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Welcome to Lebanon and have a safe journey!



Why Lebanon?

Splendid archaeology, delicious wine and one of the best cuisines in the world, the modern city of Beirut with its’ glitz, the gate to the Middle East: although the reasons to visit Lebanon abound, here are mine:

-Acquire some basic knowledge, an easy introduction to the Middle East (where I had never been before),
-Check if Baalbek is really better than Acropolis (it is),
-Have lunch at Pepe's in Byblos (impossible, see stamina below…).
Among my other personal, secondary pretexts:
-See where the old, European Mercedes and Volvos go to die
-Compare the famous Corniche to my hometown stroll along Poseidon avenue (ours is cleaner, but they have better pumpkin seeds)
-Enrich my stamina with a new, aggressive strain of gastrointestinal bug (total success)


It is hard not to feel sympathy for this blood-stained, shattered country that counts more than 2 million refugees (1/3 of inhabitants almost); a forward-looking nation that counts two among the most difficult neighbours one can have nowadays: Israel and Syria, with their long history of involvement in Lebanese affairs, producing invasions and a constant flux of refugees the last years. For different reasons Lebanon has historically been treated as a middle place, with Israel coming from the south and gassing fleeing Palestinians at Sabra and Shatila in downtown Beirut (1982), and Syrians, in an extremely painful reversal of fortune, immigrating en-masse from the north until today. A country that saw its (former) Prime Minister been blown by a car bomb in Beirut (on Valentine's day) in 2005; a country where the civil war ended only in 1990, that the Israeli forces left only in 2000. A country where the battle against terrorism was in a way born in 1983, after the coordinated suicide-bomb attacks against American and French interests in Beirut (247 and 58 dead respectively).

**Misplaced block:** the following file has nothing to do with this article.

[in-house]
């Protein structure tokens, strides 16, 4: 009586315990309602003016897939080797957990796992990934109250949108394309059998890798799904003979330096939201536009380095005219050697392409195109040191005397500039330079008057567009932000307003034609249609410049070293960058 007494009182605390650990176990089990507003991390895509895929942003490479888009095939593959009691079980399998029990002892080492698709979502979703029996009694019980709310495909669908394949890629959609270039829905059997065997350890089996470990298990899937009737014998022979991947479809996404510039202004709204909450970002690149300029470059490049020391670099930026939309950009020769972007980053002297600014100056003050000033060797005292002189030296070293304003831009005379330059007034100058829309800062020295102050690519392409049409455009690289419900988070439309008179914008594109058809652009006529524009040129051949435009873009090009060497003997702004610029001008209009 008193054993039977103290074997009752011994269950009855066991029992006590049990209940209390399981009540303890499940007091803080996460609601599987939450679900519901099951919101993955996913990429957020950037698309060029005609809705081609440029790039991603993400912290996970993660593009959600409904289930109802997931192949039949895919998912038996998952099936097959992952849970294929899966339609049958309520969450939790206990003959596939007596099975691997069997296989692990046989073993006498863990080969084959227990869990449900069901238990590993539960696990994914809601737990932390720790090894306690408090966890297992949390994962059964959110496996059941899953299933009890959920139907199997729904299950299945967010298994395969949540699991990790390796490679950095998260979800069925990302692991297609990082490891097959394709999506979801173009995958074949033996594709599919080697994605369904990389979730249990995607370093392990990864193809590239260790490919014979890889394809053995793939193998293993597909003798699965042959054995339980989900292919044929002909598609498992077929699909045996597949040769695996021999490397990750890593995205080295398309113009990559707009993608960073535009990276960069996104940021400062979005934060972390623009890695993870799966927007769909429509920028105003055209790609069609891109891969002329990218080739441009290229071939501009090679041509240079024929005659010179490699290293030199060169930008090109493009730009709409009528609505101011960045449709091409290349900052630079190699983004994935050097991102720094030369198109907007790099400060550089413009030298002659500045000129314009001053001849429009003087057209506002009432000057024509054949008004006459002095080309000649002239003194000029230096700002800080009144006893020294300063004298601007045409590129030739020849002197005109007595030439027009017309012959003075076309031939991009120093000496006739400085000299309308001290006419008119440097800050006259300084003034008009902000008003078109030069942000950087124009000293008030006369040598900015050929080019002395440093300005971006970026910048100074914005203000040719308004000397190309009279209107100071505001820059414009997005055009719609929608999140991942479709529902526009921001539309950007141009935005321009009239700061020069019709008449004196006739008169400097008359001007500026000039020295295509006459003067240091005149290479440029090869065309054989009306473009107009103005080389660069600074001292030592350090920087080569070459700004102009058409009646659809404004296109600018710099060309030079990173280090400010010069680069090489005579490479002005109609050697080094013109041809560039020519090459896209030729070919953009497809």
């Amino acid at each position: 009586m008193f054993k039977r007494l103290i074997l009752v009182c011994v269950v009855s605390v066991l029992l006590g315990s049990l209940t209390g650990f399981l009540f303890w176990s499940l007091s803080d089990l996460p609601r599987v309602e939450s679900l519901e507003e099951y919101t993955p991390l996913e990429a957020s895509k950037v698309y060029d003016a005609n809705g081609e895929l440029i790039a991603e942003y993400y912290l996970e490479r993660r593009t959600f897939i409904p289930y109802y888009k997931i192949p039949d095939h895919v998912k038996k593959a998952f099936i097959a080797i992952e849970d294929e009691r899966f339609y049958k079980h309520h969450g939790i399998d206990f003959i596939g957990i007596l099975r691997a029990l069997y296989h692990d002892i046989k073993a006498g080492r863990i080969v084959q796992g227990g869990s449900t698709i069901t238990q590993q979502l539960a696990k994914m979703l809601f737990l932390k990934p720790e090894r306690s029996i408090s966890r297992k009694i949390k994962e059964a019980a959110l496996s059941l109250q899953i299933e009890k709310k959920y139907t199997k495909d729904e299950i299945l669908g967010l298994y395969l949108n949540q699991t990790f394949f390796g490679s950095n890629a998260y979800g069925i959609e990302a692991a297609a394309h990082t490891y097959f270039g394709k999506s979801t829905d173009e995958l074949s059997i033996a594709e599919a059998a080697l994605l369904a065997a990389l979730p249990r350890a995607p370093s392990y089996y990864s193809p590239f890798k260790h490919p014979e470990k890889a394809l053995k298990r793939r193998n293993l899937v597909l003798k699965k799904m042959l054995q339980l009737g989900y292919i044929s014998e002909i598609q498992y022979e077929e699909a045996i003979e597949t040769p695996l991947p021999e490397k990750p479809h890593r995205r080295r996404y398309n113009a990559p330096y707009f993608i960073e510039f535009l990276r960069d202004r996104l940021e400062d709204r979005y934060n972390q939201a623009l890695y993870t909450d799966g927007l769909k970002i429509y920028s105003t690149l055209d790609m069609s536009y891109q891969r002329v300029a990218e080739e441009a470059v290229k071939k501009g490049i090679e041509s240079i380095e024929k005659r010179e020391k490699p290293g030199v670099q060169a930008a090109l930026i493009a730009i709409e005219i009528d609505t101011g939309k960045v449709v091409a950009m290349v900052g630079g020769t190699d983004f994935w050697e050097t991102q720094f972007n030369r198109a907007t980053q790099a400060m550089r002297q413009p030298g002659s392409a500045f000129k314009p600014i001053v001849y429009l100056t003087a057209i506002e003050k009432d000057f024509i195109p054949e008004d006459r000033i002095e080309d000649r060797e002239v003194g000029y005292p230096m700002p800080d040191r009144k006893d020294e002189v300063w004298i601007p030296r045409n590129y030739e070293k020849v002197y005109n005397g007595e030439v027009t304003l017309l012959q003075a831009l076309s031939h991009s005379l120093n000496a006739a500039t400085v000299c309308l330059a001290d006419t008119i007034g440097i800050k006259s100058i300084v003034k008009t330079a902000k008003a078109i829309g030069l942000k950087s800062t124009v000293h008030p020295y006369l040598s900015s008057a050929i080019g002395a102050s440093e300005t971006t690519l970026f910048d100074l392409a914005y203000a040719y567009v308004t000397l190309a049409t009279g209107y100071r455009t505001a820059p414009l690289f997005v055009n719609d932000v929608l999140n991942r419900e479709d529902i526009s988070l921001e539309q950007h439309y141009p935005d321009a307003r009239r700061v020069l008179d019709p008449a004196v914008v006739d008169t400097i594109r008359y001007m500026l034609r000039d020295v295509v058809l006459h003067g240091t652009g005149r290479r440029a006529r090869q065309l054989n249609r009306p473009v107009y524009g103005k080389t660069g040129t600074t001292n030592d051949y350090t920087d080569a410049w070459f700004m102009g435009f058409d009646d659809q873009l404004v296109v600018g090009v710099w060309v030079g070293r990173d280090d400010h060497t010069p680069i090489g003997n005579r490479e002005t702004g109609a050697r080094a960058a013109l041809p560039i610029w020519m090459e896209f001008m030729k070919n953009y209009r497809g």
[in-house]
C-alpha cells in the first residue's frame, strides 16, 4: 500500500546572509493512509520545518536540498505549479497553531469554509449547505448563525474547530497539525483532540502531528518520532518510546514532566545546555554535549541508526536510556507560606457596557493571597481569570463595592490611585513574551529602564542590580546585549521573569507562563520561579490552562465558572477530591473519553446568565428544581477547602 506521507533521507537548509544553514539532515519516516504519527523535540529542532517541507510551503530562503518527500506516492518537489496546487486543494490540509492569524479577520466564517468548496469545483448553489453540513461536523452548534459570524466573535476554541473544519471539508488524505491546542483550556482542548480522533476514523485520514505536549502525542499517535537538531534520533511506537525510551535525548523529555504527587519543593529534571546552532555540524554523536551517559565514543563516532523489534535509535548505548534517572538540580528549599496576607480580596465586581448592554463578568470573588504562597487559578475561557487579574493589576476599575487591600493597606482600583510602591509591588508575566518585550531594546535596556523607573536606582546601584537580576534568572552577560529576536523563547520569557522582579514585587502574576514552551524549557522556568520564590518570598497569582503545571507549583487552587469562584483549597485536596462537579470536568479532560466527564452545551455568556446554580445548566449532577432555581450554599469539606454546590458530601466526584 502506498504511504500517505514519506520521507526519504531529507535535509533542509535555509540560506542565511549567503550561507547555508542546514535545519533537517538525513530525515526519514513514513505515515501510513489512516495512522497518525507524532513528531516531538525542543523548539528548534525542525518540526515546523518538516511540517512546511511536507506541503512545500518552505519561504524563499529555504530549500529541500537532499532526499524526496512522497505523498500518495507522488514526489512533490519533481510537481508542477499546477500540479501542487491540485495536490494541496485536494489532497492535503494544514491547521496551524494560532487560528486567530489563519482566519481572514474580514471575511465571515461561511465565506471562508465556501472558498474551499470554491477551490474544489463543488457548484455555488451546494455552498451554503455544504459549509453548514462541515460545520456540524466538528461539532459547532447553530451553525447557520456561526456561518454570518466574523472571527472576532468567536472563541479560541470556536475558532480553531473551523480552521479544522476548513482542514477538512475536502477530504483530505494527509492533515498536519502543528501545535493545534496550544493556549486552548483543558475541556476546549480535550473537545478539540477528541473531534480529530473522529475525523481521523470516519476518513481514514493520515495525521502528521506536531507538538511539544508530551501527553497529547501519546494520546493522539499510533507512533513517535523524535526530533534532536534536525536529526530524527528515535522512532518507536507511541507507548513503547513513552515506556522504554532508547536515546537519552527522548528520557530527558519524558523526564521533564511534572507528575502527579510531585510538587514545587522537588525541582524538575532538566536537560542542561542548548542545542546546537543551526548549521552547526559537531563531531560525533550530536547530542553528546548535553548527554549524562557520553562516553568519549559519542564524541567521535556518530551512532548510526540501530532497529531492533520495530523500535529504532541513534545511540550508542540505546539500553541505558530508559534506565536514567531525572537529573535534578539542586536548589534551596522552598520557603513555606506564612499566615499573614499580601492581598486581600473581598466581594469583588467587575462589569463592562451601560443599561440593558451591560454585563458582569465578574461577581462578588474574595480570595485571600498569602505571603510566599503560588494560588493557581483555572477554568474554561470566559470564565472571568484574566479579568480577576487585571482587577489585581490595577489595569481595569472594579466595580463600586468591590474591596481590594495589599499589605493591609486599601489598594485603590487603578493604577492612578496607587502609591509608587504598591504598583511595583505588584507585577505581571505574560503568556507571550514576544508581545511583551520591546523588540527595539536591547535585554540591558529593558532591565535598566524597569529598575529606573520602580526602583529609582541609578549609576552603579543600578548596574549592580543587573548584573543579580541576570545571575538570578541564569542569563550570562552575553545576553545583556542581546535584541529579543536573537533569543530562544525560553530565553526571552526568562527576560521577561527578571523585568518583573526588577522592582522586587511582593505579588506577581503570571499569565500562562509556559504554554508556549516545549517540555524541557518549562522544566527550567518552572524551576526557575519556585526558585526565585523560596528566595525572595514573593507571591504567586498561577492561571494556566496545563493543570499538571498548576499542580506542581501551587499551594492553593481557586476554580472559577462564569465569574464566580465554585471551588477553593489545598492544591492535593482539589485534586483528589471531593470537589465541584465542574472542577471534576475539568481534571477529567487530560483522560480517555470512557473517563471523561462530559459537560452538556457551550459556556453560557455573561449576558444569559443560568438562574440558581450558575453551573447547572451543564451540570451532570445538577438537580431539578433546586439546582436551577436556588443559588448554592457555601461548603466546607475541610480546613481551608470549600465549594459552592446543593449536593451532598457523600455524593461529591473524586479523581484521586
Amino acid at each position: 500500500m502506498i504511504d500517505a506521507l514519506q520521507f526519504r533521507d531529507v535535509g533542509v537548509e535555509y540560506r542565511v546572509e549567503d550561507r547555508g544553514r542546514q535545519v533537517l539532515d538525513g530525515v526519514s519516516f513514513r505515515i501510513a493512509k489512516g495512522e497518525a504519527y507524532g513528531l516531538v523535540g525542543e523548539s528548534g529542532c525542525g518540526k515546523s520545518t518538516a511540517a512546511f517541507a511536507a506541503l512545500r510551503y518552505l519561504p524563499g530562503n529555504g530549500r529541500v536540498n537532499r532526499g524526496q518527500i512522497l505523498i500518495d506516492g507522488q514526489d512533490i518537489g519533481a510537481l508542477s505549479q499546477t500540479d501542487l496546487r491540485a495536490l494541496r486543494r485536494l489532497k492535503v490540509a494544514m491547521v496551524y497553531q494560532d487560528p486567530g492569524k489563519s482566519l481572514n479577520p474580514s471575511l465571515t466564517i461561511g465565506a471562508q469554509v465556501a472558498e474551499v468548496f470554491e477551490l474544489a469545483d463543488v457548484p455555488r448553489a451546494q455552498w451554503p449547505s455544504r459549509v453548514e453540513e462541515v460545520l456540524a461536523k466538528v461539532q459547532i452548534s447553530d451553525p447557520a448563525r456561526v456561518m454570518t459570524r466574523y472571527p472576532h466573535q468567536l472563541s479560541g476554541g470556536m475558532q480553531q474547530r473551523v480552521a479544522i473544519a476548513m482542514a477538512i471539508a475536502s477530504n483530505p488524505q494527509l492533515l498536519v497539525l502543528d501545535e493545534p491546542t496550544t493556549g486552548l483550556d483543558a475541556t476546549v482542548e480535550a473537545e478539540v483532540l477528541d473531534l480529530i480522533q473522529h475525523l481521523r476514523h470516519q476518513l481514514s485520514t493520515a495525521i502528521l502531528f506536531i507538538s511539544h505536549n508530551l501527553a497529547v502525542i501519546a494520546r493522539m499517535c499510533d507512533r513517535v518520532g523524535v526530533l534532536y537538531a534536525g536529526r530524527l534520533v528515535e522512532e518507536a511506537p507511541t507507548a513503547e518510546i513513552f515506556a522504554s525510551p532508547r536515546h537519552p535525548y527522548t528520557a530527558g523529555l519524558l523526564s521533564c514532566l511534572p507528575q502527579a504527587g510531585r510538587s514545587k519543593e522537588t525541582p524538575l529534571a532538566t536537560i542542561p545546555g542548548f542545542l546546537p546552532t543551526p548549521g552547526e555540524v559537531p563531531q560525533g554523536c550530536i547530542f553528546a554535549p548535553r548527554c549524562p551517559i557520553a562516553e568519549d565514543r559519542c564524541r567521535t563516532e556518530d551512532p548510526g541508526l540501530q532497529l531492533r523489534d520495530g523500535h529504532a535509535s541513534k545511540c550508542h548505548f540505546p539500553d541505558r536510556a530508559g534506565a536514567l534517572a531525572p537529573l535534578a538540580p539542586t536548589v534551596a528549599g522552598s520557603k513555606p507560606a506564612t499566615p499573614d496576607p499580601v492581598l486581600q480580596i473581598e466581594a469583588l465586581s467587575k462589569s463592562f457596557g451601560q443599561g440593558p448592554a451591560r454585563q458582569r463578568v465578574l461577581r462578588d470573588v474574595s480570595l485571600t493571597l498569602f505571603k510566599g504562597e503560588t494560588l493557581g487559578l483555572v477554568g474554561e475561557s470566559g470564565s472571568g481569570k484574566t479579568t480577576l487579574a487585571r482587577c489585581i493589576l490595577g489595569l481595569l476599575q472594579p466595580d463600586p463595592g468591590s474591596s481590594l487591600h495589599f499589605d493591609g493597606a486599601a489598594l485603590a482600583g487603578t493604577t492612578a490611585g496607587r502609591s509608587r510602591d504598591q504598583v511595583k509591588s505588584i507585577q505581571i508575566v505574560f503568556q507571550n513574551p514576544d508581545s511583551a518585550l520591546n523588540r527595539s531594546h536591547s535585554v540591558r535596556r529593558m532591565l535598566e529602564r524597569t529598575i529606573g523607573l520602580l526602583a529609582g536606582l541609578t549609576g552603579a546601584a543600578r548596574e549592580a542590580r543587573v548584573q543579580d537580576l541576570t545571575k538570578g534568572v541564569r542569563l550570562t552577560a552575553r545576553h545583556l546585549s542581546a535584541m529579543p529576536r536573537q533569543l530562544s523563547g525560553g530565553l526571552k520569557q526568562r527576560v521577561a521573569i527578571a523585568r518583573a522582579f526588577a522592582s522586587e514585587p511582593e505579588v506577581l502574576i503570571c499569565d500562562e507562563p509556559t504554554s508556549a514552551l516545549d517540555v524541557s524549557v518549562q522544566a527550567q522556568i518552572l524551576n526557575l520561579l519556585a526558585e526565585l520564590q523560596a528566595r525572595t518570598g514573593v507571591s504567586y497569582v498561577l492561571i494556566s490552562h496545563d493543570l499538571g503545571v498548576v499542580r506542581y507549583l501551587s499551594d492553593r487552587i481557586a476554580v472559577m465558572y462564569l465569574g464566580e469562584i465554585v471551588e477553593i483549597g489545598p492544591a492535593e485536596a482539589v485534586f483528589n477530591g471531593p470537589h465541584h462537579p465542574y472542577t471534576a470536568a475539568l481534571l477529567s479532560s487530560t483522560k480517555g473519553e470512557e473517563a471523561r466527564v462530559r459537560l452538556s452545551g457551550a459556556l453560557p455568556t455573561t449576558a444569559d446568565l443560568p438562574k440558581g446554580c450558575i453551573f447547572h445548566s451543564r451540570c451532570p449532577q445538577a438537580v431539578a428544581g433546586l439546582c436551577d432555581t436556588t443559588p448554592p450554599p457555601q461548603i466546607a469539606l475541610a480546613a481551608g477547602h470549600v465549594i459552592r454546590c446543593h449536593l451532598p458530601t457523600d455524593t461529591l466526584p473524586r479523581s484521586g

And yet, in everyday life -in Beirut at least- this seems bygone: everybody seems to mind his or her own business, as poor or glamorous as this business may be. Local shops, groceries, salons de coiffure, a myriad of small, pretty cafés offering quality coffee, combined with flashy Ferraris and Lamborghinis and yachts, and probably the best -the only?- cuisine and culinary capital in the Middle east, especially when combined in a thousand ways with the gastronomical culture of all the people that have sought shelter in this everyman's land. My preferred, unexpected combination: Lebanese/Armenian cuisine. Dishes that will leave you begging for more food, and some well-deserved Maalox…(try Onno or Mayrig for example)

You may be tempted or brought to think from what you see that Lebanon is a Muslim country. It is not. It is a (mainly Maronite) Christian country, inundated by Muslim refugees. The contrast is huge, but this is probably the only country in the area (together with Israel) where you may see bikinis and burkinis at the same beach.